Argued April 26, 1988 Decided June 29, 1988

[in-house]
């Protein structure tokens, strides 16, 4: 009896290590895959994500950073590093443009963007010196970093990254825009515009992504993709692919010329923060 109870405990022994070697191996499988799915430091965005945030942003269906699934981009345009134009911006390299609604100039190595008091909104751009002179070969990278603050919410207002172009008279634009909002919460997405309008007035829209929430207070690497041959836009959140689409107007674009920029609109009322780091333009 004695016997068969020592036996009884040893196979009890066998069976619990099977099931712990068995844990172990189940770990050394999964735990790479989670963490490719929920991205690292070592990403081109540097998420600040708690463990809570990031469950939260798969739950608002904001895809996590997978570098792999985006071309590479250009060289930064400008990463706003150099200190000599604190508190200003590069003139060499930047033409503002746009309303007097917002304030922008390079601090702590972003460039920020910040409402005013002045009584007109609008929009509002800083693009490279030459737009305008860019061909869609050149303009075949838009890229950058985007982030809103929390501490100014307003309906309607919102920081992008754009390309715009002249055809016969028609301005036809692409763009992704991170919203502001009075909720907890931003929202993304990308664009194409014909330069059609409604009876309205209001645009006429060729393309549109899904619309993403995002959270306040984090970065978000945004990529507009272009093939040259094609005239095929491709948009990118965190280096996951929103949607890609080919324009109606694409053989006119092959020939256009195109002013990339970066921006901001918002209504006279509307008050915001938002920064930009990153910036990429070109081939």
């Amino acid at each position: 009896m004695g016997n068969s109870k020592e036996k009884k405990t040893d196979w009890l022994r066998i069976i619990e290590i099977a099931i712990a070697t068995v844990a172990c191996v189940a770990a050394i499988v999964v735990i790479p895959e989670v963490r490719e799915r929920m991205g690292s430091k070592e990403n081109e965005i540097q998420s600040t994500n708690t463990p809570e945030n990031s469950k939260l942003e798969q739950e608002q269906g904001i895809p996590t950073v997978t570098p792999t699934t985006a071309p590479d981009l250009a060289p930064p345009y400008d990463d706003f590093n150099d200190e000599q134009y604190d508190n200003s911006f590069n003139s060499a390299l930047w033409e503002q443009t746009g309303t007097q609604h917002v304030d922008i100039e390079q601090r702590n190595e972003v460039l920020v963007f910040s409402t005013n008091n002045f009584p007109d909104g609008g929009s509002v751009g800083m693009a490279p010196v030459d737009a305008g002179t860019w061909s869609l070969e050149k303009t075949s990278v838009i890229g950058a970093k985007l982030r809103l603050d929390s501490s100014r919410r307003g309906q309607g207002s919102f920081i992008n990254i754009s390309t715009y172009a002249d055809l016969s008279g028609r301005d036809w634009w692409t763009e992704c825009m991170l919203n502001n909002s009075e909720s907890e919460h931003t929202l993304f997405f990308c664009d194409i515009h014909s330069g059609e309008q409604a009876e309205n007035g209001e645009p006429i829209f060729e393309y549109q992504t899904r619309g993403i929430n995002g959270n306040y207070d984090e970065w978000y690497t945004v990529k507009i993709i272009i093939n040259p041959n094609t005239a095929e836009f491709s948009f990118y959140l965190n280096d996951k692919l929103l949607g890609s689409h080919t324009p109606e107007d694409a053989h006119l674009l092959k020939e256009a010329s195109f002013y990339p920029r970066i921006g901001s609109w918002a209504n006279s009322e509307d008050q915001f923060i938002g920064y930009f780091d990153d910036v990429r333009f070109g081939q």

This case presents the question of the constitutionality of the independent counsel provisions of the Ethics in Government Act of 1978 (Act). It arose when the House Judiciary Committee began an investigation into the Justice Department's role in a controversy between the House and the Environmental Protection Agency (EPA) with regard to the Agency's limited production of certain documents that had been subpoenaed during an earlier House investigation. The Judiciary Committee's Report suggested that an official of the Attorney General's Office (appellee Olson) had given false testimony during the earlier EPA investigation, and that two other officials of that Office (appellees Schmults and Dinkins) had obstructed the EPA investigation by wrongfully withholding certain documents. A copy of the Report was forwarded to the Attorney General with a request, pursuant to the Act, that he seek appointment of an independent counsel to investigate the allegations against appellees. Ultimately, pursuant to the Act's provisions, the Special Division (a special court created by the Act) appointed appellant as independent counsel with respect to Olson only, and gave her jurisdiction to investigate whether Olson's testimony, or any other matter related thereto, violated federal law, and to prosecute any violations. When a dispute arose between independent counsel and the Attorney General, who refused to furnish as "related matters" the Judiciary Committee's allegations against Schmults and Dinkins, the Special Division ruled that its grant of jurisdiction to counsel was broad enough to permit inquiry into whether Olson had conspired with others, including Schmults and Dinkins, to obstruct the EPA investigation. Appellant then caused a grand jury to issue subpoenas on appellees, who moved in Federal District Court to quash the subpoenas, claiming that the Act's independent counsel provisions were unconstitutional and that appellant accordingly had no authority to proceed. The court upheld the Act's constitutionality, denied the motions, and later ordered that appellees be held in contempt for continuing to refuse to comply with the subpoenas. The Court of Appeals reversed, holding that the Act violated the Appointments Clause of the Constitution, Art. II, § 2, cl. 2; the limitations of Article III; and the principle of separation of powers by interfering with the President's authority under Article II.